The radius (French : Radius), shorter than the ulna by the length of the olecranon process, is placed at the external side of the fore-arm, extending from the humerus to the carpus. It is broader below than above, slightly curved in its form, and divided into a body and two extremities.
As the body, or shaft, is somewhat triangular, we observe on it three surfaces, bounded by three margins, or ridges. The anterior surface expands towards the lower part, and is marked along its middle by a longitudinal groove for the flexor pollicis longus; superiorly is situated the foramen for the medullary vessels, its direction being from below upwards ; and inferiorly a flat surface, corresponding with the pronator quadratus. The posterior surface, convex in the greater part of its extent, is grooved at its central third, for the origin of the extensors of the thumb; the external surface, round and convex, is marked towards its middle by a rough impression, which gives insertion to the pronator radii teres. Of the margins separating these surfaces, the posterior is distinct only at the middle part; the external is round, and becomes smooth towards the lower extremity; whilst the internal is acute and sharp, for the attachment of the interosseous ligament. The body is terminated superiorly by a rough prominence (tuber radii,) termed the bicipital tuberosity, from its giving insertion to the biceps muscle.
Above the tuberosity the bone becomes narrowed and constricted into the form of a neck, which is again surmounted by the head, intended by its extremity to articulate with the round convex part of the lower extremity of the humerus, its small head, while its margin rolls on the lesser sigmoid cavity of the ulna. The margin is smooth and convex; the upper surface, also smooth, is a shallow cup-like cavity; and both are covered with cartilage in the recent state.
The radius at its lower part becomes broad and thick; the anterior surface is flat and expanded, being covered by the pronator quadratus muscle; it is bounded below by a prominent line, which gives attachment to the anterior ligament of the wrist-joint. The posterior surface is convex, and marked by longitudinal grooves, which transmit the tendons of the extensor muscles; of these, one, which is very narrow and oblique in its direction, and nearly in the middle line, lodges the tendon of the extensor pollicis (secundi internodii). At the inner or ulnar side of this is placed another, much broader, which transmits the tendons of the extensor communis and indicator; and at its outer side a third, divided into two parts by a linear impression, marks the passage of the flexor carpi radialis, longior and brevior. Corresponding with the external border of the bone is another groove, directed obliquely forwards, and divided into two parts, for the tendons of the extensores — primi internodii and ossis metncarpi pollicis. The outer side of the bone, particularly the part corresponding with the ridge which separates the two latter grooves, is prolonged downwards, and named the styloid process; it affords attachment to the external lateral ligament of the wrist-joint. On the inner side of the bone is situated a small cavity, (semilunar,) covered by cartilage, which articulates with the inferior extremity of the ulna. At its inferior extremity the radius presents its carpal articulating surface, scaphoid (navicular), which is included between the base of the styloid process and the oval cavity just mentioned, bounded before and behind by two rough margins for the attachment of the radio-carpal ligaments. It is divided from before backwards, by a line, into two unequal portions, of which the external is triangular, and articulates with the scaphoid bone; the internal is square, and articulates with the semi-lunar.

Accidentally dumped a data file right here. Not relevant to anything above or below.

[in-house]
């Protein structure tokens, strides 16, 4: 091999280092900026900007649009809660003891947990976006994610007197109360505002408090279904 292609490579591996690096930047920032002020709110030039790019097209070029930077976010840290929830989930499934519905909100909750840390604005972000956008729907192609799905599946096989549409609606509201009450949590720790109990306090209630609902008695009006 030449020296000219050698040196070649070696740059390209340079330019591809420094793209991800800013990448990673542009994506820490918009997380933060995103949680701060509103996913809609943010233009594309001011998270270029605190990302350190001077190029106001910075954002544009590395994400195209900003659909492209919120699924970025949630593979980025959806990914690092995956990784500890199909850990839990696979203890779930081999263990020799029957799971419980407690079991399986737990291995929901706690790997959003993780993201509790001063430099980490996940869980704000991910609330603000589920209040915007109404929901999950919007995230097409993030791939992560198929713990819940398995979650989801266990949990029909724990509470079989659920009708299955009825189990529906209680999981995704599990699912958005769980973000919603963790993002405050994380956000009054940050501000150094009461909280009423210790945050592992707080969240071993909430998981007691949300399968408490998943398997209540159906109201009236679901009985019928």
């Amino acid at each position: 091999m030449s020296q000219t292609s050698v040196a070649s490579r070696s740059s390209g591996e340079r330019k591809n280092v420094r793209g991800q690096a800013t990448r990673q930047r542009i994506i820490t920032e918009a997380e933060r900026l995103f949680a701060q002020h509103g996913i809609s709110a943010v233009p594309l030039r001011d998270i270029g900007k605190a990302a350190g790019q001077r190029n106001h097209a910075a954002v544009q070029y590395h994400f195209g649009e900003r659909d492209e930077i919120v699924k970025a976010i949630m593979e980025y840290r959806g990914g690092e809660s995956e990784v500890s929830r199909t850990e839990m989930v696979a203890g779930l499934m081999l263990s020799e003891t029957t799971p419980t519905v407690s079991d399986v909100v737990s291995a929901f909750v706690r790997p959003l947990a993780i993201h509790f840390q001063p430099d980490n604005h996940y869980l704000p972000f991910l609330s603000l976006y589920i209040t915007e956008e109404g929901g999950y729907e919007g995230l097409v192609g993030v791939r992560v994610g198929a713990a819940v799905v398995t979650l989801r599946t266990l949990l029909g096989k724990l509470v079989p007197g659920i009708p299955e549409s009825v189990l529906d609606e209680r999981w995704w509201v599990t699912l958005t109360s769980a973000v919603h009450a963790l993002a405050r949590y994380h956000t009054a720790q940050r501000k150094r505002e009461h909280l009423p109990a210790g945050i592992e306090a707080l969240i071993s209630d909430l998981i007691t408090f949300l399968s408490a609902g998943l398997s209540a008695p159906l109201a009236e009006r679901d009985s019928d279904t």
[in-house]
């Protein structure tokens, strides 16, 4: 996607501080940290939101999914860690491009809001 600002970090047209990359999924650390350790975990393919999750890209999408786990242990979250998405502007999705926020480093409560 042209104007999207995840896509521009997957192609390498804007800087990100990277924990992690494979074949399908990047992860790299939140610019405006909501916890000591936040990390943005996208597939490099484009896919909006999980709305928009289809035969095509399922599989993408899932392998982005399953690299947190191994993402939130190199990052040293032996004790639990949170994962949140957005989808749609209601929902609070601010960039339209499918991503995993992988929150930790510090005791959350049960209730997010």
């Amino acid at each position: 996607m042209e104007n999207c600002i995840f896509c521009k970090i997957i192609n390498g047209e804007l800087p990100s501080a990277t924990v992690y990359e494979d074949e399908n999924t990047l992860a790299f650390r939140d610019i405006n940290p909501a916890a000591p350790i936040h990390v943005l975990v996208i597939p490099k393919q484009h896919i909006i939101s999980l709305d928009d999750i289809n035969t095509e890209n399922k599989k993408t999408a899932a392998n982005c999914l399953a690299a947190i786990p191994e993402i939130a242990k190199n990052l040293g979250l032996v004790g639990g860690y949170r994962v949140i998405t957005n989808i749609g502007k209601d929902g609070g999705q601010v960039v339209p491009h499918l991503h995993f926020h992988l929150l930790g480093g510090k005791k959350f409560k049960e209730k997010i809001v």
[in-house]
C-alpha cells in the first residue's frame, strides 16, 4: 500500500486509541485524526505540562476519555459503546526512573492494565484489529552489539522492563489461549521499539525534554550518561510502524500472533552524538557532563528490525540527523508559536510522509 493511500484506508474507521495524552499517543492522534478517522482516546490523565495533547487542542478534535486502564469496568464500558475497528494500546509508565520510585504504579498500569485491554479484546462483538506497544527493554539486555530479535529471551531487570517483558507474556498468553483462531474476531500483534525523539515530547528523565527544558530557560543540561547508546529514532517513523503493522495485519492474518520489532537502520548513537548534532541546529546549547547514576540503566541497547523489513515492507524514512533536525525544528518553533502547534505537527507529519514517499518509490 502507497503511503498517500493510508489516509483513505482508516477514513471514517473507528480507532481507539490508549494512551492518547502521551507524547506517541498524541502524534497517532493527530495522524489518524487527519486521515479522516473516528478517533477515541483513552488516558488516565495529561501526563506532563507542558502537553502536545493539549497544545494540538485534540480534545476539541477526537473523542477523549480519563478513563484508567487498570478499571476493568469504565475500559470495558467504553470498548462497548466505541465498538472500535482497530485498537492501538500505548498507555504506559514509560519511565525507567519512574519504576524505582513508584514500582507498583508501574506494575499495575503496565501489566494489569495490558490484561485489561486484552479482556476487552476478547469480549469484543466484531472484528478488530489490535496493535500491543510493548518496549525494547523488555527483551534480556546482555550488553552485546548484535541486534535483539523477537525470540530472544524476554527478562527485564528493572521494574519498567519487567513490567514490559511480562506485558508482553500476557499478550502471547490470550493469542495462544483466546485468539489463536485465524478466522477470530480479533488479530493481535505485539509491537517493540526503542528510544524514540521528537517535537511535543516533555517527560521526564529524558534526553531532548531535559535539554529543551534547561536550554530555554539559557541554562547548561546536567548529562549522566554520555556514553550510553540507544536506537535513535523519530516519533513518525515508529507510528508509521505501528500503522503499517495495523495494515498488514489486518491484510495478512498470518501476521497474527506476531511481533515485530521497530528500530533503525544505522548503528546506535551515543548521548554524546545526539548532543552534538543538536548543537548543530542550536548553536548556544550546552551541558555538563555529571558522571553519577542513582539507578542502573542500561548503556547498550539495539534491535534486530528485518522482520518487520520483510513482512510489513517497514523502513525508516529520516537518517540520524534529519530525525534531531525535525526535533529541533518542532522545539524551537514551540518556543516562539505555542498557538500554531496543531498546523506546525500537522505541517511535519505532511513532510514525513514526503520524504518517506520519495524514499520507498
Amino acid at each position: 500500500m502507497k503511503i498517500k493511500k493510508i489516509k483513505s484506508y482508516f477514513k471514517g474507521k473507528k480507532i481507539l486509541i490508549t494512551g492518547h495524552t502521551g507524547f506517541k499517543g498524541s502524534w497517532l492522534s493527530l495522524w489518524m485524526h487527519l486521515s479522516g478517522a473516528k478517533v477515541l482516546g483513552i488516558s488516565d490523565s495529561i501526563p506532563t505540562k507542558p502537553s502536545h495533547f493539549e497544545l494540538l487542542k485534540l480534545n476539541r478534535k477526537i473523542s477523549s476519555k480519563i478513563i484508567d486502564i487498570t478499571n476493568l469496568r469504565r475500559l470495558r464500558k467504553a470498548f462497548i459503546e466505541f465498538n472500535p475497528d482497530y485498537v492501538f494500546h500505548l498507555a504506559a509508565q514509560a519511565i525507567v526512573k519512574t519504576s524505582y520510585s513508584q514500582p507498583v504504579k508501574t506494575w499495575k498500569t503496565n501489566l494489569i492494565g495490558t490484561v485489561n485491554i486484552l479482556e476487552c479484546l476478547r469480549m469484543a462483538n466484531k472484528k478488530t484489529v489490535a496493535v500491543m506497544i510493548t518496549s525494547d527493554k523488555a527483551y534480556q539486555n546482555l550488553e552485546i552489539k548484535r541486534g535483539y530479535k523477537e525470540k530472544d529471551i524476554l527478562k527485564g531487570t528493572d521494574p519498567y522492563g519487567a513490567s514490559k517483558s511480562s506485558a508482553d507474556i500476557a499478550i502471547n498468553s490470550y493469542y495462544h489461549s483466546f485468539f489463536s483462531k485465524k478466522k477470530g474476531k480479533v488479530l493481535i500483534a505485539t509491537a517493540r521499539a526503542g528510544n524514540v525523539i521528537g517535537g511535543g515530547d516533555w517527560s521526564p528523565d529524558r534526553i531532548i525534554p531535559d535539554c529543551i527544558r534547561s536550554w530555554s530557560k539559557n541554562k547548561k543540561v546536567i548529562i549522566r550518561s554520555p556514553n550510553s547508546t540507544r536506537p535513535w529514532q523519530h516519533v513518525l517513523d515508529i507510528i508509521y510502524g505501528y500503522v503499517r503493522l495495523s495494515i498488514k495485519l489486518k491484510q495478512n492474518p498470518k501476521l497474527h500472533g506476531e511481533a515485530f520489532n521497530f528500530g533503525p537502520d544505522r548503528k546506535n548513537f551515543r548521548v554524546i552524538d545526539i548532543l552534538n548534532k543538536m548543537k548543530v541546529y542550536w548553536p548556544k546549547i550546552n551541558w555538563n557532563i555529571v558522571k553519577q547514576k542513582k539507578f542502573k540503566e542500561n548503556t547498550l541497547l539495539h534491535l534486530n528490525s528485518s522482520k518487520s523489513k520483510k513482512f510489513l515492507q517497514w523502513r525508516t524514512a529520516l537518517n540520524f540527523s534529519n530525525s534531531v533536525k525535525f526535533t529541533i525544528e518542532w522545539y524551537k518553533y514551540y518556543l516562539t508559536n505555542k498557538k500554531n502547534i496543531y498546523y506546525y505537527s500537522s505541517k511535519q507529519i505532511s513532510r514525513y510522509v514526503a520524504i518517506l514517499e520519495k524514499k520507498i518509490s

Attachments of muscles
The anterior surface of the body, by its grooved part, to the flexor longus pollicis; by the oblique line, leading from the tuberosity to the insertion of the pronator radii teres, to the supinator brevis and flexor sublimis; its inferior fifth to the pronator quadratus; the posterior surface, by a slight concavity in the middle, to the extensores pollicis; the external margin, by a rough surface, to the pronator teres; inferiorly, to the pronator quadratus and the supinator radii longus; whilst the posterior part of the bicipital tuberosity gives attachment to the biceps muscle.
The radius articulates with the humerus, the ulna, the scaphoid and semilunar bones.
The radius is formed from three points of ossification. In the shaft osseous matter begins to form at its middle immediately after the process has commenced in the humerus, and before the vertebrae. The ossification from this center extends nearer to the upper than to the lower end of the bone.
At the ordinary time of birth the radius is ossified except the ends, which are both cartilaginous.
A nucleus is deposited in the lower end in the course of the end of the second year, and in the upper one before the fifth year. The epiphysis formed from the latter is flat and very thin. It joins the bone about the age of puberty. The lower epiphysis, of greater size, is united about the twentieth year.
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